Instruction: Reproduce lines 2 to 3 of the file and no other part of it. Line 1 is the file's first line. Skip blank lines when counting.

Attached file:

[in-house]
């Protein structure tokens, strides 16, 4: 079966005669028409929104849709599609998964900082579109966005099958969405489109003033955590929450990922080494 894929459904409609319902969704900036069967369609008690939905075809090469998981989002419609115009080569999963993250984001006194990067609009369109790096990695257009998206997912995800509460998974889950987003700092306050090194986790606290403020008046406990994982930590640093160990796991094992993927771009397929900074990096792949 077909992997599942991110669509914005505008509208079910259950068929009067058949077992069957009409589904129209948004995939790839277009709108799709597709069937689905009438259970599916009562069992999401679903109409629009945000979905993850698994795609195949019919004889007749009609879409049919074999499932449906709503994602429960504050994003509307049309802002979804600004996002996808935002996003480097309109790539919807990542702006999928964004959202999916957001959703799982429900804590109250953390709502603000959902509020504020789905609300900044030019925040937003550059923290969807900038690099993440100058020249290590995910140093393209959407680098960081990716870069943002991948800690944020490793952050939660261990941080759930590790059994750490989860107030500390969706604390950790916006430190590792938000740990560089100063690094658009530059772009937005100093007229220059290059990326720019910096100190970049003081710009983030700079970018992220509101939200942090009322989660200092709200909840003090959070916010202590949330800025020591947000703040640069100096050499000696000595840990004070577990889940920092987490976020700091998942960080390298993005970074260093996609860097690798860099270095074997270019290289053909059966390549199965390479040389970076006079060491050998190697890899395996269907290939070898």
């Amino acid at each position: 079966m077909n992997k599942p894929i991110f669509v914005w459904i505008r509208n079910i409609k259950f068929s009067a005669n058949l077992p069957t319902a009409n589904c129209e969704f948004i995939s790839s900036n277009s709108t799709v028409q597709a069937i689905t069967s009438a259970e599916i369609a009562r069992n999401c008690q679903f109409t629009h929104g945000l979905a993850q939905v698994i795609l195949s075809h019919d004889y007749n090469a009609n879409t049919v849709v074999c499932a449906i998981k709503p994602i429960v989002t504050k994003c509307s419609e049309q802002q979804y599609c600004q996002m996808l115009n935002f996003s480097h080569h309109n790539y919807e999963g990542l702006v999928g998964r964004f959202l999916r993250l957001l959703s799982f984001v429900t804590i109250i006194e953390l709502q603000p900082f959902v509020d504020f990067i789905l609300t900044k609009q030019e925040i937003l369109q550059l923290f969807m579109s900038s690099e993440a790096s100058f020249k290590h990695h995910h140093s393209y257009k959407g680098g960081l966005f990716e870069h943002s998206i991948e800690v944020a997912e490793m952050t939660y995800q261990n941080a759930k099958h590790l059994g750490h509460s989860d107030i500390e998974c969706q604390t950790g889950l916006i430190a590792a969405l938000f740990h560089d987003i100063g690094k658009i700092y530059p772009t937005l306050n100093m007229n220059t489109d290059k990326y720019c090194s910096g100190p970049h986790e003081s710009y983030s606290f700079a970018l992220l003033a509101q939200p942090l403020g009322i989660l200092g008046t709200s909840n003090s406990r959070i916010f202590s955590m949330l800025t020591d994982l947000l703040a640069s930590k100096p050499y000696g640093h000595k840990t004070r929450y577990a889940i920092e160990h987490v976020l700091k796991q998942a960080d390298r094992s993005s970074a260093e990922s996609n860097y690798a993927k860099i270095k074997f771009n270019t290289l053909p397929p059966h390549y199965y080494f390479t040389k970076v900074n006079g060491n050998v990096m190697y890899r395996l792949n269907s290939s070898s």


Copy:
């Protein structure tokens, strides 16, 4: 079966005669028409929104849709599609998964900082579109966005099958969405489109003033955590929450990922080494 894929459904409609319902969704900036069967369609008690939905075809090469998981989002419609115009080569999963993250984001006194990067609009369109790096990695257009998206997912995800509460998974889950987003700092306050090194986790606290403020008046406990994982930590640093160990796991094992993927771009397929900074990096792949 077909992997599942991110669509914005505008509208079910259950068929009067058949077992069957009409589904129209948004995939790839277009709108799709597709069937689905009438259970599916009562069992999401679903109409629009945000979905993850698994795609195949019919004889007749009609879409049919074999499932449906709503994602429960504050994003509307049309802002979804600004996002996808935002996003480097309109790539919807990542702006999928964004959202999916957001959703799982429900804590109250953390709502603000959902509020504020789905609300900044030019925040937003550059923290969807900038690099993440100058020249290590995910140093393209959407680098960081990716870069943002991948800690944020490793952050939660261990941080759930590790059994750490989860107030500390969706604390950790916006430190590792938000740990560089100063690094658009530059772009937005100093007229220059290059990326720019910096100190970049003081710009983030700079970018992220509101939200942090009322989660200092709200909840003090959070916010202590949330800025020591947000703040640069100096050499000696000595840990004070577990889940920092987490976020700091998942960080390298993005970074260093996609860097690798860099270095074997270019290289053909059966390549199965390479040389970076006079060491050998190697890899395996269907290939070898």
């Amino acid at each position: 079966m077909n992997k599942p894929i991110f669509v914005w459904i505008r509208n079910i409609k259950f068929s009067a005669n058949l077992p069957t319902a009409n589904c129209e969704f948004i995939s790839s900036n277009s709108t799709v028409q597709a069937i689905t069967s009438a259970e599916i369609a009562r069992n999401c008690q679903f109409t629009h929104g945000l979905a993850q939905v698994i795609l195949s075809h019919d004889y007749n090469a009609n879409t049919v849709v074999c499932a449906i998981k709503p994602i429960v989002t504050k994003c509307s419609e049309q802002q979804y599609c600004q996002m996808l115009n935002f996003s480097h080569h309109n790539y919807e999963g990542l702006v999928g998964r964004f959202l999916r993250l957001l959703s799982f984001v429900t804590i109250i006194e953390l709502q603000p900082f959902v509020d504020f990067i789905l609300t900044k609009q030019e925040i937003l369109q550059l923290f969807m579109s900038s690099e993440a790096s100058f020249k290590h990695h995910h140093s393209y257009k959407g680098g960081l966005f990716e870069h943002s998206i991948e800690v944020a997912e490793m952050t939660y995800q261990n941080a759930k099958h590790l059994g750490h509460s989860d107030i500390e998974c969706q604390t950790g889950l916006i430190a590792a969405l938000f740990h560089d987003i100063g690094k658009i700092y530059p772009t937005l306050n100093m007229n220059t489109d290059k990326y720019c090194s910096g100190p970049h986790e003081s710009y983030s606290f700079a970018l992220l003033a509101q939200p942090l403020g009322i989660l200092g008046t709200s909840n003090s406990r959070i916010f202590s955590m949330l800025t020591d994982l947000l703040a640069s930590k100096p050499y000696g640093h000595k840990t004070r929450y577990a889940i920092e160990h987490v976020l700091k796991q998942a960080d390298r094992s993005s970074a260093e990922s996609n860097y690798a993927k860099i270095k074997f771009n270019t290289l053909p397929p059966h390549y199965y080494f390479t040389k970076v900074n006079g060491n050998v990096m190697y890899r395996l792949n269907s290939s070898s």